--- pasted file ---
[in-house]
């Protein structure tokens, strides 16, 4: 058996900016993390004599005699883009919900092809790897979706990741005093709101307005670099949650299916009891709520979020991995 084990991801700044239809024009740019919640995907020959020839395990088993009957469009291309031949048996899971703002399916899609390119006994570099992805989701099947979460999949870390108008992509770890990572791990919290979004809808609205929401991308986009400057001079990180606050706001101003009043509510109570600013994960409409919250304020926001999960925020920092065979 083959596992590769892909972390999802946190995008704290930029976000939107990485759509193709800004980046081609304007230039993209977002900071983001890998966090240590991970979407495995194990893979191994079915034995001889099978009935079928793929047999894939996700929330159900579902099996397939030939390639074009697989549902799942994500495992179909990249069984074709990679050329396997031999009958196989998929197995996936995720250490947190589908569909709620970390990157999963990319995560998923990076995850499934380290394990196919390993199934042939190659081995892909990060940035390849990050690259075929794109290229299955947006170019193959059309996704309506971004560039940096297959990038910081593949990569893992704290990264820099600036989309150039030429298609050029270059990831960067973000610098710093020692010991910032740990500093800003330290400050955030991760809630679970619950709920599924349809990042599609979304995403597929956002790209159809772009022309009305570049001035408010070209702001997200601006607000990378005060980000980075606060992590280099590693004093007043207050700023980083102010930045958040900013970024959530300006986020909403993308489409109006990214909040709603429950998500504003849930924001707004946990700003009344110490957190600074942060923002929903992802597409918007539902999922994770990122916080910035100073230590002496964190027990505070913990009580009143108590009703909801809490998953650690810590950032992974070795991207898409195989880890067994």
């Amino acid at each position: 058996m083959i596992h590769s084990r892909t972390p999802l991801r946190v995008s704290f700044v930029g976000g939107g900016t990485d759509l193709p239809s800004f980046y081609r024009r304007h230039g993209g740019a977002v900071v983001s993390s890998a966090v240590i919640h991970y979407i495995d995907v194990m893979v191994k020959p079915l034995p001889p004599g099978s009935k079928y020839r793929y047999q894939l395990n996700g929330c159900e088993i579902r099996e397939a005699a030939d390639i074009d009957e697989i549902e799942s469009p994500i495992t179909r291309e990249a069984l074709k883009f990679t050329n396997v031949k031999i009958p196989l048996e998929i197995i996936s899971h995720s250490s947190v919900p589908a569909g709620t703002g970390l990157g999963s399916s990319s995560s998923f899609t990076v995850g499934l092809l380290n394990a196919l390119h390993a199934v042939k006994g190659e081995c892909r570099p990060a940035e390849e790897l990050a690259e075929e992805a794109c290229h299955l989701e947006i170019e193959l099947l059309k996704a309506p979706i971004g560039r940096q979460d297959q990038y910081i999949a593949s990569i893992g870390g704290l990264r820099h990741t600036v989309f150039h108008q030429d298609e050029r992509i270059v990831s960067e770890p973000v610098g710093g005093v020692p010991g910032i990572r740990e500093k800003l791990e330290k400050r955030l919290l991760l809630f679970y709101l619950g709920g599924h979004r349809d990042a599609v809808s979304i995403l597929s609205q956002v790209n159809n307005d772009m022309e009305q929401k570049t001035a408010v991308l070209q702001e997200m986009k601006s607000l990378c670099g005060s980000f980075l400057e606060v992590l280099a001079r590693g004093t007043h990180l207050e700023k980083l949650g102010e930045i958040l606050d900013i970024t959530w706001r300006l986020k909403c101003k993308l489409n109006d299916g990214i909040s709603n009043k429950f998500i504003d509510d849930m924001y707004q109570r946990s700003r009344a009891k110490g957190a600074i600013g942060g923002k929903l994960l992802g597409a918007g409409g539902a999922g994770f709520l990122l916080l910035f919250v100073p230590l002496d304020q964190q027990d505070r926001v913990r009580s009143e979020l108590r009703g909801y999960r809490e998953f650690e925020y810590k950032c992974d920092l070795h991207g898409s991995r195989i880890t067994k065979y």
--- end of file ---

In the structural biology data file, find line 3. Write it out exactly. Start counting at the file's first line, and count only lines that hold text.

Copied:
């Amino acid at each position: 058996m083959i596992h590769s084990r892909t972390p999802l991801r946190v995008s704290f700044v930029g976000g939107g900016t990485d759509l193709p239809s800004f980046y081609r024009r304007h230039g993209g740019a977002v900071v983001s993390s890998a966090v240590i919640h991970y979407i495995d995907v194990m893979v191994k020959p079915l034995p001889p004599g099978s009935k079928y020839r793929y047999q894939l395990n996700g929330c159900e088993i579902r099996e397939a005699a030939d390639i074009d009957e697989i549902e799942s469009p994500i495992t179909r291309e990249a069984l074709k883009f990679t050329n396997v031949k031999i009958p196989l048996e998929i197995i996936s899971h995720s250490s947190v919900p589908a569909g709620t703002g970390l990157g999963s399916s990319s995560s998923f899609t990076v995850g499934l092809l380290n394990a196919l390119h390993a199934v042939k006994g190659e081995c892909r570099p990060a940035e390849e790897l990050a690259e075929e992805a794109c290229h299955l989701e947006i170019e193959l099947l059309k996704a309506p979706i971004g560039r940096q979460d297959q990038y910081i999949a593949s990569i893992g870390g704290l990264r820099h990741t600036v989309f150039h108008q030429d298609e050029r992509i270059v990831s960067e770890p973000v610098g710093g005093v020692p010991g910032i990572r740990e500093k800003l791990e330290k400050r955030l919290l991760l809630f679970y709101l619950g709920g599924h979004r349809d990042a599609v809808s979304i995403l597929s609205q956002v790209n159809n307005d772009m022309e009305q929401k570049t001035a408010v991308l070209q702001e997200m986009k601006s607000l990378c670099g005060s980000f980075l400057e606060v992590l280099a001079r590693g004093t007043h990180l207050e700023k980083l949650g102010e930045i958040l606050d900013i970024t959530w706001r300006l986020k909403c101003k993308l489409n109006d299916g990214i909040s709603n009043k429950f998500i504003d509510d849930m924001y707004q109570r946990s700003r009344a009891k110490g957190a600074i600013g942060g923002k929903l994960l992802g597409a918007g409409g539902a999922g994770f709520l990122l916080l910035f919250v100073p230590l002496d304020q964190q027990d505070r926001v913990r009580s009143e979020l108590r009703g909801y999960r809490e998953f650690e925020y810590k950032c992974d920092l070795h991207g898409s991995r195989i880890t067994k065979y």